The 5 C’s are a collection of equipment and tools that are often found at the heart of any survival kit. It lists the top five most important types of items that significantly improve survivability.
- Cutting Tools
- Combustion Devices
Secrets To Long-Term Outdoor Survival
Cutting tools are very useful and versatile. It allows a survivalist to construct a shelter, gather and process food, and make other equipment and tools. Cutting branches and smaller trees with a sharp knife or an axe is easier and more efficient than using a rock fashioned into a primitive axe.
There is no rule prohibiting you from bringing more than one cutting tool. It is even recommended that you have at least one or two backup knives. Preppers should have a one-handed axe, a survival/field knife, and backup knives that can be incorporated into a multi-tool or a compact folding knife.
Preppers should also bring a good, high-quality folding saw. Sawing requires less energy than hacking a tree or branch with a hatchet or an axe. The Sven Saw is an excellent example of a folding saw. It’s lighter than an axe, more durable, and much faster and easier to use when cutting branches and smaller trees.
If the weight of the survival pack becomes an issue, an axe can be replaced with a folding saw and a full-tang high-carbon steel field knife. Both weigh less than an axe and can perform tasks previously performed by an axe. The saw can be used to gather wood, whereas the knife can split/splinter wood.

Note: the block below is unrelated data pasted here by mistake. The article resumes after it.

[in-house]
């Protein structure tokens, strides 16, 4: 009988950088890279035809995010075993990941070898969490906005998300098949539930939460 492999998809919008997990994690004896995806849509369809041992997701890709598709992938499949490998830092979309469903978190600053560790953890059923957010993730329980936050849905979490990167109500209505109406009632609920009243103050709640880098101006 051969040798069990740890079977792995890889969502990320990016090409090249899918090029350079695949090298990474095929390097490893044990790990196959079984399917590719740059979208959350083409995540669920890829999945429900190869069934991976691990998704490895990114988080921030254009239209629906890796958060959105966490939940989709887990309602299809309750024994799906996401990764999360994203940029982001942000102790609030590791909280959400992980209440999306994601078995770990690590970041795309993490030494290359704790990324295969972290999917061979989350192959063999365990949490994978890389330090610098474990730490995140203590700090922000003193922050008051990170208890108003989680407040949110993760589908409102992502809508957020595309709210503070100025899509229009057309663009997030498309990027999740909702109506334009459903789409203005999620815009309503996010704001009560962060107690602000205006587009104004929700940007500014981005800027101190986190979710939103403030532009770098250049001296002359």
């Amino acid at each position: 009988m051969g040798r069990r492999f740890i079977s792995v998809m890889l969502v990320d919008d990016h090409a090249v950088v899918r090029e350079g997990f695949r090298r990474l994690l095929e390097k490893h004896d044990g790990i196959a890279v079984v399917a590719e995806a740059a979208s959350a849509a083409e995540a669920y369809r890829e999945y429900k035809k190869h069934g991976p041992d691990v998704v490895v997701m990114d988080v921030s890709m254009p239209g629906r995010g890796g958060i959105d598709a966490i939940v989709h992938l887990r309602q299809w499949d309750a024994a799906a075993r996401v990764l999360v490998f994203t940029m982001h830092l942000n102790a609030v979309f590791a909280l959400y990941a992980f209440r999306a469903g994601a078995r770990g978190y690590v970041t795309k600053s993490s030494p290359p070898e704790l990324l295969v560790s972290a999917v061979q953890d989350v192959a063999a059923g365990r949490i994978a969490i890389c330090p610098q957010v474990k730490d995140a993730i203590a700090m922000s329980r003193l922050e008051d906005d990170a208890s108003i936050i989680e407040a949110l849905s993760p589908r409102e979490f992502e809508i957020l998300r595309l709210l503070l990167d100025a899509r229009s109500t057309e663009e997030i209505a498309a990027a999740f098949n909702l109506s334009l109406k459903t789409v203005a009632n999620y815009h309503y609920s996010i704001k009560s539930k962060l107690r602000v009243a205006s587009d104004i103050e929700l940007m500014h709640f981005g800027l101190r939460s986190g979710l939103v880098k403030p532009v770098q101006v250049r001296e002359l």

Choosing A Survival Knife
When it comes to choosing a knife, there are only two factors to consider. The tang, as well as the steel type. The tang is the portion of the blade that is covered by the handle. Knives are divided into two types: full tang and partial tang.
A full tang means that the part of the blade that extends to form the handle is the same width as the blade itself, or slightly larger in some cases. Its shape and construction improve the overall quality and durability of the handle. Because it is thicker and wider, it absorbs more energy and is less likely to break.
A partial tang, on the other hand, occurs when the blade’s extension that inserts into the handle tapers into a thin strip. It is frequently done to reduce the weight of the knife as well as to reduce manufacturing costs. However, the handle of a knife with a partial tang tends to loosen quickly and cannot withstand excessive stress.
The type of metal is the next important consideration. High-carbon steel metal is preferred over stainless steel for survival knives. If properly cared for, high-carbon steel is harder, more durable, and retains its sharp edge for a much longer period of time. Despite the fact that it is a harder metal, it is easier to sharpen than a stainless-steel knife.
This type of metal, however, rusts easily. When not in use, a high-carbon steel knife should be kept dry, clean, and covered to prevent rusting. For added protection, a thin layer of oil can be applied.
See Also: Best Survival Axe For Your Emergency Kit
See Also: Which Is Better Survival Axe vs. Machete
See Also: Product Review: Estwing Special Edition Camper’s Axe
See Also: Product Review: Iunio Survival Axe
See Also: SOG Survival Knife Review
See Also: KA-BAR Becker BK2 Campanion Fixed Blade Knife Review
Any tool that aids in the lighting of a fire is referred to as a combustion device. Preppers should, as a rule, have multiple ways to reliably start a fire in any weather condition. That is why it is essential to bring a lighter, waterproof matches, and a Ferro rod. In addition to the previously mentioned combustion devices, preppers should carry tinder in the form of char material.
Char material, also known as char paper, is a byproduct of the removal of light gases from carbon-rich materials such as cotton cloth. This process, similar to how charcoal is made, occurs during the early stages of combustion.